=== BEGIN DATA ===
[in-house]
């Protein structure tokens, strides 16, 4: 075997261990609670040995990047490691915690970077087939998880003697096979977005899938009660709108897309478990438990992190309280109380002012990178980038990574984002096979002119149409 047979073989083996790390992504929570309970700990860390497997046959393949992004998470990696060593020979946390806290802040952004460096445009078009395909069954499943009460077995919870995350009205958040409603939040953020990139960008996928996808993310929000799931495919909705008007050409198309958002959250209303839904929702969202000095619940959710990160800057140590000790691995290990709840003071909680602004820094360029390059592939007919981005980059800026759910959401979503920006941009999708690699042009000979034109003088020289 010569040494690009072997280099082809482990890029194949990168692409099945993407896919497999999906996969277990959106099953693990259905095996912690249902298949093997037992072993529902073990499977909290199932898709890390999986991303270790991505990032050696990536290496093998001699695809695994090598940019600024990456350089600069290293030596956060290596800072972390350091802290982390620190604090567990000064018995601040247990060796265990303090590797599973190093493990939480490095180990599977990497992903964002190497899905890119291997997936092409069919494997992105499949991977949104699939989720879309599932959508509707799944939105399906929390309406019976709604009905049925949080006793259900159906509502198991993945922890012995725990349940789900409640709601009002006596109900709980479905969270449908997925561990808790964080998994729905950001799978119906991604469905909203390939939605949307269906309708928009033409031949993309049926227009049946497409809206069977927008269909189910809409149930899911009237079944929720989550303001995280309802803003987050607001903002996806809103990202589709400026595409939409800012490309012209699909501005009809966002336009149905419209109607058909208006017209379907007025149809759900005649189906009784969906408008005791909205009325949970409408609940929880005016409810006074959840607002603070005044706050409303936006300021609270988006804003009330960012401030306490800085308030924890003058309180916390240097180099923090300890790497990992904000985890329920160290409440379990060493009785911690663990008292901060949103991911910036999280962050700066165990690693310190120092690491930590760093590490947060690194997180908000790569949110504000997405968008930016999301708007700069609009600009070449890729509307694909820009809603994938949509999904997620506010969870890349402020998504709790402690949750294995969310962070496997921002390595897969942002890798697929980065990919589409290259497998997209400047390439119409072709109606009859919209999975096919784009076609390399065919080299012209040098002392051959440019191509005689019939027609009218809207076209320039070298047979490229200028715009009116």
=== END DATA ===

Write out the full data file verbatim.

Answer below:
[in-house]
């Protein structure tokens, strides 16, 4: 075997261990609670040995990047490691915690970077087939998880003697096979977005899938009660709108897309478990438990992190309280109380002012990178980038990574984002096979002119149409 047979073989083996790390992504929570309970700990860390497997046959393949992004998470990696060593020979946390806290802040952004460096445009078009395909069954499943009460077995919870995350009205958040409603939040953020990139960008996928996808993310929000799931495919909705008007050409198309958002959250209303839904929702969202000095619940959710990160800057140590000790691995290990709840003071909680602004820094360029390059592939007919981005980059800026759910959401979503920006941009999708690699042009000979034109003088020289 010569040494690009072997280099082809482990890029194949990168692409099945993407896919497999999906996969277990959106099953693990259905095996912690249902298949093997037992072993529902073990499977909290199932898709890390999986991303270790991505990032050696990536290496093998001699695809695994090598940019600024990456350089600069290293030596956060290596800072972390350091802290982390620190604090567990000064018995601040247990060796265990303090590797599973190093493990939480490095180990599977990497992903964002190497899905890119291997997936092409069919494997992105499949991977949104699939989720879309599932959508509707799944939105399906929390309406019976709604009905049925949080006793259900159906509502198991993945922890012995725990349940789900409640709601009002006596109900709980479905969270449908997925561990808790964080998994729905950001799978119906991604469905909203390939939605949307269906309708928009033409031949993309049926227009049946497409809206069977927008269909189910809409149930899911009237079944929720989550303001995280309802803003987050607001903002996806809103990202589709400026595409939409800012490309012209699909501005009809966002336009149905419209109607058909208006017209379907007025149809759900005649189906009784969906408008005791909205009325949970409408609940929880005016409810006074959840607002603070005044706050409303936006300021609270988006804003009330960012401030306490800085308030924890003058309180916390240097180099923090300890790497990992904000985890329920160290409440379990060493009785911690663990008292901060949103991911910036999280962050700066165990690693310190120092690491930590760093590490947060690194997180908000790569949110504000997405968008930016999301708007700069609009600009070449890729509307694909820009809603994938949509999904997620506010969870890349402020998504709790402690949750294995969310962070496997921002390595897969942002890798697929980065990919589409290259497998997209400047390439119409072709109606009859919209999975096919784009076609390399065919080299012209040098002392051959440019191509005689019939027609009218809207076209320039070298047979490229200028715009009116």